“Art conveys a person’s story, which is at the heart of mental health,” says Dr. Jan Banasch, Site Chief, Mental Health Program at the Grey Nuns Community Hospital.
Many of us already recognize the healing power of art. But the Grey Nuns department of psychiatry has taken this one step further in their new art exhibit: all paintings featured in their new gallery were created by artists who have experienced mental illness.
“Traditional gallery settings don’t always open up the possibility of having a conversation around mental health,” said Robyn O’Brien, executive director of the Art Mentorship Society of Alberta (AMSA). “I think that’s such an important part of what we do and why the art within AMSA is so significant.”
AMSA is a non-profit that provides affordable art education and mentorship for Edmonton artists who struggle with mental health. For Jan, teaming up with AMSA was a natural fit, as she learned about the group through her own patients.
“I have a number of patients who are also artists,” says Jan. “I see it as visual journaling—a way for them to share their story without all the judgments that go along with it.”
“I invited staff to come together as a group or individually,” says Jan. “The money went directly to the artist, which was also important—they have such skill and it earns them such self-respect.”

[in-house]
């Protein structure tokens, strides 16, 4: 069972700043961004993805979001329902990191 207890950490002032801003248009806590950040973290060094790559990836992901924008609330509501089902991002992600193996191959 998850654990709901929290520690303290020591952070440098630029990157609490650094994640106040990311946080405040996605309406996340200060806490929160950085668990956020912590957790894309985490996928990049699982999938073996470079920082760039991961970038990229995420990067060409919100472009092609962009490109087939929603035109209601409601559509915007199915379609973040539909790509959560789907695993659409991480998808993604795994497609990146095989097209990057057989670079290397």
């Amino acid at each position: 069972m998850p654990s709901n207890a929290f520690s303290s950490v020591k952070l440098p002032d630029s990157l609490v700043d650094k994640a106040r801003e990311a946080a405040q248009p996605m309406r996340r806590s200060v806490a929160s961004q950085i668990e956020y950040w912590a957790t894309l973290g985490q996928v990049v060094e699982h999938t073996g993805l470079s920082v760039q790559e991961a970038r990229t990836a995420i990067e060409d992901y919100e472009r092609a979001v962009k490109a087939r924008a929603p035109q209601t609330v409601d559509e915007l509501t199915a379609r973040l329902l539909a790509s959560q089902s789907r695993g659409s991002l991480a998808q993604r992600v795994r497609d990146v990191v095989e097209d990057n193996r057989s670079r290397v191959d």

One staff member who donated a painting was Dr. Tania Oommen, a psychiatrist with the Grey Nuns.
“I liked the idea of supporting artists who are struggling with mental illness in other parts of their life,” says Tania. “The gallery is also a nice way to help patients that’s different from traditional treatment.”
The identity as both patient and artist is not a new one to Kim Fehr, who has a painting in the new exhibit. Kim has been under Jan’s care for about 28 years. She’s proud to have her artwork on display—but she’s most proud to be contributing to others' healing journey.
“I think it opens up another world for patients,” Kim says softly. “Walking down the hallway and seeing a piece of artwork from someone who might understand what you’re going through—it can help you open up. Art can remove you from your own suffering.”
Jan agrees, adding, “We want patients and their families to be able to identify themselves in the art. If they’re feeling down and they look at the Myself in Blue—she epitomizes what it feels to be depressed. But behind that is hopefulness.”
She pauses to reflect before adding, “May these walls of art provide hope, validation and comfort to all who pass through them.”
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